"The plastic does feel slightly cheap - the flap for accessing the memory card excessively so - but overall, the claim in this artucle that the switches etc are clumsy did not phase me. I was, as I say, upgrading from a compact, and such complexity was not unexpected. It does not take long to get used to, so long as you're expecting some sort of learning curve any way. I don't think I'd recommend getting it if you've already got more advanced cameras, as that would probably be a downgrade anyway, but from an upgrade point of view, all the dials and switches are reassuring...

"I have since bought a 50mm/f1.8 prime lens to accompany the kit 18-70mm/f.3.5-5.6 which does offer somewhat better images, and it (the prime) has become my preferred lens, the kit lens only coming in when I want to take shots al lengths shorter than 50mm.

"The mirror "snap" does sound very lunky compared to the Nikons I've heard and handled briefly. Most of the time though I do live music photography, so it's pretty inaudible. But I don't think a wildlife amateur would take to kindly to it. It *is* quite loud.

"All in all, anyone who's upgrading directly from a compact will find this a very good buy. The only real thing is the necessity for some other lenses, but who'd stay satisfied with what they have anyway....?"

Beltane - Jethro Tull - Chords

I have somewhat a new favorite song: Beltane, by Jethro Tull. Check it out

I was quite amazed, however, to find that as of yet, nobody has got the chords down - or at least, I find no trace of any other attempts on Google...

So here's what I've so far figured out. It's by no means perfect, if anyone knows better then by all means please tell me!

Beltane - Jethro Tull (1977)

Intro chords:
B - D - E - B - A - D - E

B - A - B
(B - D - E - B - A - D - E)
B - A - B
(B - D - E - B - A - D - E)
C# - F#
C# - F#
Am - D - G - A
A - B...

(..B - D - E - B - A - D - E)

Have you ever stood in the April wood and called the new year in?
While the phantoms of three thousand years fly as the dead leaves spin?
There's a snap in the grass behind your feet and a tap upon your shoulder,
And the thin wind crawls along your neck - it's just the old gods getting older
And the kestrel drops like a fall of shot from a red cloud hanging high
Come-a Beltane!

Have you ever loved a lover of the old elastic truth?
And doted on the daughter in her ministry of youth?
Thrust your head between the breasts of the fertile innocent?
And taken up the cause of love, for the sake of argument?
Or while the kisses drop like a fall of shot from soft lips in the rain
Come-a Beltane!

B - E
B - E
F# - B - E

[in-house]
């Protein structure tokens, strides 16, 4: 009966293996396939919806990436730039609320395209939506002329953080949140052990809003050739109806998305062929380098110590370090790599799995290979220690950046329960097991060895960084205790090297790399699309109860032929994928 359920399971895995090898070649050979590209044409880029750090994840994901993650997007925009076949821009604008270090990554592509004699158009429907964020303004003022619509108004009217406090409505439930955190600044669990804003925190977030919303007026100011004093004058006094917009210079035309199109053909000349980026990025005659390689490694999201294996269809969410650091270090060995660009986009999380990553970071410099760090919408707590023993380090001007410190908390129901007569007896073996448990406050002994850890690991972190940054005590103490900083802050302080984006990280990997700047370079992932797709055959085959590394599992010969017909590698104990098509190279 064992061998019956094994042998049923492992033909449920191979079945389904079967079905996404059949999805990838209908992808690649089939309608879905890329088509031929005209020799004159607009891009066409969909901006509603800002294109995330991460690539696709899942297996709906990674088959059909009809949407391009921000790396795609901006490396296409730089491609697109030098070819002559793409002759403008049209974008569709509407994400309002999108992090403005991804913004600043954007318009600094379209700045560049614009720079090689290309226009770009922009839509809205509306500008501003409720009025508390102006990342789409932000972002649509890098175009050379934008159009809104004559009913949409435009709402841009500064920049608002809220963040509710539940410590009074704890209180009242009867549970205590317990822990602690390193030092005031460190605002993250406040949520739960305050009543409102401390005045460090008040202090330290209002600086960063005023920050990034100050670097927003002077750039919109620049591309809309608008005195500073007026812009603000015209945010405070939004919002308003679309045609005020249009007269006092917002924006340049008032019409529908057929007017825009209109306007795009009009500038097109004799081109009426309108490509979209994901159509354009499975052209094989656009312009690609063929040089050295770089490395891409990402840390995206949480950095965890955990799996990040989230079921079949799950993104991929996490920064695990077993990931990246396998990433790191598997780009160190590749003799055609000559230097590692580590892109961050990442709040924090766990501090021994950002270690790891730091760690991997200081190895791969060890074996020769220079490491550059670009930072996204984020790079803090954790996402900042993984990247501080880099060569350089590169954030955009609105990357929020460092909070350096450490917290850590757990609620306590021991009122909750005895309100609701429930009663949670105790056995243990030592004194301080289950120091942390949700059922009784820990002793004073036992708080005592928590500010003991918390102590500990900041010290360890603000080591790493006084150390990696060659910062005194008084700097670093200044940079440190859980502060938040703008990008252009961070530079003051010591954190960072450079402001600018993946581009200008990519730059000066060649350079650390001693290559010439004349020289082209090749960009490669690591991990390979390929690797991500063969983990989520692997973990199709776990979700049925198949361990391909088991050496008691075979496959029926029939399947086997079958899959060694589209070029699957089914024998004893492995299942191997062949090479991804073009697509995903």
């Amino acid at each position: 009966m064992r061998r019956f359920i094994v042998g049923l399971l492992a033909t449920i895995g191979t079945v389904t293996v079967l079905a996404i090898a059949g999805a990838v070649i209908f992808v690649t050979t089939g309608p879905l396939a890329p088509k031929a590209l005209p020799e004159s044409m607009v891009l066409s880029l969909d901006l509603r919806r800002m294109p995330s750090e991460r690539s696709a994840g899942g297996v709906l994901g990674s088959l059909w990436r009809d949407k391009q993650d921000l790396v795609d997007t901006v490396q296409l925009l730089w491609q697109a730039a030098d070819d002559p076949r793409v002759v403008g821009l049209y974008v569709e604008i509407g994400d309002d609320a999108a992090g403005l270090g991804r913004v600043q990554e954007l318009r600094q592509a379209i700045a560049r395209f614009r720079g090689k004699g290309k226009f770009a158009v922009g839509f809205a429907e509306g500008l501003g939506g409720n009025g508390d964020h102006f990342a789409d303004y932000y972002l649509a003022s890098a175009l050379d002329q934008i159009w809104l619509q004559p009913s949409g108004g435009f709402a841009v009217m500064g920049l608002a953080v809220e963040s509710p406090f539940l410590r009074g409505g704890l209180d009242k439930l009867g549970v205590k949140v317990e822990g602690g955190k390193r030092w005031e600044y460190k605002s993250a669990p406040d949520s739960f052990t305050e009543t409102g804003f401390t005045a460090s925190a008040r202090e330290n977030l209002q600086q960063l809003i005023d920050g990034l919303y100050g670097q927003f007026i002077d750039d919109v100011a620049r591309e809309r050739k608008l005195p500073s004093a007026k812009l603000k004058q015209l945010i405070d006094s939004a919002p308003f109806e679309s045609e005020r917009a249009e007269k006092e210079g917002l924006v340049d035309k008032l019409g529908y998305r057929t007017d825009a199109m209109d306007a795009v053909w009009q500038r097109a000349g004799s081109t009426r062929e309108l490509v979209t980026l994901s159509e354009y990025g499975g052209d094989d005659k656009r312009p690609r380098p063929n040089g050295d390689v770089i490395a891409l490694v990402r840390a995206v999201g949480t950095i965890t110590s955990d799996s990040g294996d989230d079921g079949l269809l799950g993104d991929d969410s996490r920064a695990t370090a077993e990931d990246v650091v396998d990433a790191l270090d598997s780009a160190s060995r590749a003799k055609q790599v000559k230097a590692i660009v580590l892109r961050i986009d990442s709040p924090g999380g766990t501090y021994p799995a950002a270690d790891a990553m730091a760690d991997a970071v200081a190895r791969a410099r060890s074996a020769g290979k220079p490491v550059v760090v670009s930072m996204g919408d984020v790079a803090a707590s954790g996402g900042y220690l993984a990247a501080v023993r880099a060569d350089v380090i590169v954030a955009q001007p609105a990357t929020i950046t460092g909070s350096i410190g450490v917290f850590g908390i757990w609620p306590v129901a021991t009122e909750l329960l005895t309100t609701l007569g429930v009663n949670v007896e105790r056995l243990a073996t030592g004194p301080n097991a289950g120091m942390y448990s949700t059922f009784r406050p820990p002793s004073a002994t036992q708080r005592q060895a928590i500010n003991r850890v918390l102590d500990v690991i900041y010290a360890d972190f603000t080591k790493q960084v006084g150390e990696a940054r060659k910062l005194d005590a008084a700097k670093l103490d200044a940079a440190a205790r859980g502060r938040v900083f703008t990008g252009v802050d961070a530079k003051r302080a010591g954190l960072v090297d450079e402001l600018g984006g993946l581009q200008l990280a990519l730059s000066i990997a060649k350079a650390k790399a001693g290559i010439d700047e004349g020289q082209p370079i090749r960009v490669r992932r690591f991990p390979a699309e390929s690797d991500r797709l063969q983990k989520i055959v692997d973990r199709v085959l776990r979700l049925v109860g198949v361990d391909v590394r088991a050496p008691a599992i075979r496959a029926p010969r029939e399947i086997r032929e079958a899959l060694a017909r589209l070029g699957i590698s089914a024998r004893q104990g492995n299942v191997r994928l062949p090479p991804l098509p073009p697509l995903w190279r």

Happy old new year to you and yours.
The sun's up for one more day, to be sure.
Play it out gladly, for your card's marked again.

Have you walked around your parks and towns so knife-edged orderly
While the fires are burned on the hills upturned in far-off wild country
And felt the chill on your window-sill as the Green Man comes around
With his walking cane of sweet hazel brings it crashing down
Sends your knuckles white as the thin stick bites. Well it's just your growing pains.
Come-a Beltane!


The silly St Ives riddle

Here's an old riddle:

As I was going to St Ives,
I met a man with seven wives.

Each wife had seven sacks;
Each sack had seven cats;
Each cat had seven kittens.

Kittens, cats, sacks, wives,
How many were going to St Ives?

The standard riddle answer is "Only one, the narrator. They met eachother, so the rest were coming from St Ives."

That argument, however, is invalid. If they were that loaded, they would have been pretty slow, so could have been overtaken. And even if they weren't, they could have met when one of the two parties had stopped for a rest. And there may yet be a plethora of other reasons why they could have met.

Then there's the wording of question: "how many were going to St Ives?" It seems clear enough at first, but for strict mathematical consideration, we have to subtract the narrator and the man he mentions he met - they're not part of the list of the final question.

Calculative answers, considering all are going to St Ives:

Humans: 9 (1 narrator, 1 "man" and 7 wives)

Living beings:
9 humans
+ 7^3 cats = 343
+ 343*7 kittens = 2401

==> 343+2401+9 = 2753 living beings

Listed items (kittens, cats, sacks, wives):

7 wives + 7^2 sacks + 7^3 cats + 7^4 kittens

==> 2800 of the listed items

That's a lot of stuff.

The only sure thing that we can conclude from this is:
The man with the seven wives is not Christian.